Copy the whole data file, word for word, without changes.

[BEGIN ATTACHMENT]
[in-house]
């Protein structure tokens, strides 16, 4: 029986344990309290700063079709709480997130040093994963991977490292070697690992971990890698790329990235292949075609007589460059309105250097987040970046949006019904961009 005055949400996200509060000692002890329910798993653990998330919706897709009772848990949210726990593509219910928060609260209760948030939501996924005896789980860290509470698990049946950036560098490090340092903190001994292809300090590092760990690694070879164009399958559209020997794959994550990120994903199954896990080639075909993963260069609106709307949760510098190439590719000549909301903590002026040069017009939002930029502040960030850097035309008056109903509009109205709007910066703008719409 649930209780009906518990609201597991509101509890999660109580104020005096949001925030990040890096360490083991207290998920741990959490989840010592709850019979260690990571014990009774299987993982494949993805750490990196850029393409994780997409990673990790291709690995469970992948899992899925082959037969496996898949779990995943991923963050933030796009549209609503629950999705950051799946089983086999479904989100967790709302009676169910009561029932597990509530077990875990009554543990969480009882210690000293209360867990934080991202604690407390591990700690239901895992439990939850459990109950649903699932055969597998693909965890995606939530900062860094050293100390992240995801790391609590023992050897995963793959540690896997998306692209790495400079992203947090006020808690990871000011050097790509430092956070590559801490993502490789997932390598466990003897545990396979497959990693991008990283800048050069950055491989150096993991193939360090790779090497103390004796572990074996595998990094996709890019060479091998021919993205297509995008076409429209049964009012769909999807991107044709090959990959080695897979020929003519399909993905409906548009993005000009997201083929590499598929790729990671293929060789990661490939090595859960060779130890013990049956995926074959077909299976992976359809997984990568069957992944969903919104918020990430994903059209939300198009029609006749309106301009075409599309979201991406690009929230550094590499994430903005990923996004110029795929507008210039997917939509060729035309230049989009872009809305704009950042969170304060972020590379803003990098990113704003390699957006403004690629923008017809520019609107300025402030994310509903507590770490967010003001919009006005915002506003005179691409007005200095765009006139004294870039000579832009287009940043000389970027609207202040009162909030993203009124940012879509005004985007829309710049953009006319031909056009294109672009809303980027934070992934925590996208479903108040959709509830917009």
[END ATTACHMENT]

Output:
[in-house]
């Protein structure tokens, strides 16, 4: 029986344990309290700063079709709480997130040093994963991977490292070697690992971990890698790329990235292949075609007589460059309105250097987040970046949006019904961009 005055949400996200509060000692002890329910798993653990998330919706897709009772848990949210726990593509219910928060609260209760948030939501996924005896789980860290509470698990049946950036560098490090340092903190001994292809300090590092760990690694070879164009399958559209020997794959994550990120994903199954896990080639075909993963260069609106709307949760510098190439590719000549909301903590002026040069017009939002930029502040960030850097035309008056109903509009109205709007910066703008719409 649930209780009906518990609201597991509101509890999660109580104020005096949001925030990040890096360490083991207290998920741990959490989840010592709850019979260690990571014990009774299987993982494949993805750490990196850029393409994780997409990673990790291709690995469970992948899992899925082959037969496996898949779990995943991923963050933030796009549209609503629950999705950051799946089983086999479904989100967790709302009676169910009561029932597990509530077990875990009554543990969480009882210690000293209360867990934080991202604690407390591990700690239901895992439990939850459990109950649903699932055969597998693909965890995606939530900062860094050293100390992240995801790391609590023992050897995963793959540690896997998306692209790495400079992203947090006020808690990871000011050097790509430092956070590559801490993502490789997932390598466990003897545990396979497959990693991008990283800048050069950055491989150096993991193939360090790779090497103390004796572990074996595998990094996709890019060479091998021919993205297509995008076409429209049964009012769909999807991107044709090959990959080695897979020929003519399909993905409906548009993005000009997201083929590499598929790729990671293929060789990661490939090595859960060779130890013990049956995926074959077909299976992976359809997984990568069957992944969903919104918020990430994903059209939300198009029609006749309106301009075409599309979201991406690009929230550094590499994430903005990923996004110029795929507008210039997917939509060729035309230049989009872009809305704009950042969170304060972020590379803003990098990113704003390699957006403004690629923008017809520019609107300025402030994310509903507590770490967010003001919009006005915002506003005179691409007005200095765009006139004294870039000579832009287009940043000389970027609207202040009162909030993203009124940012879509005004985007829309710049953009006319031909056009294109672009809303980027934070992934925590996208479903108040959709509830917009």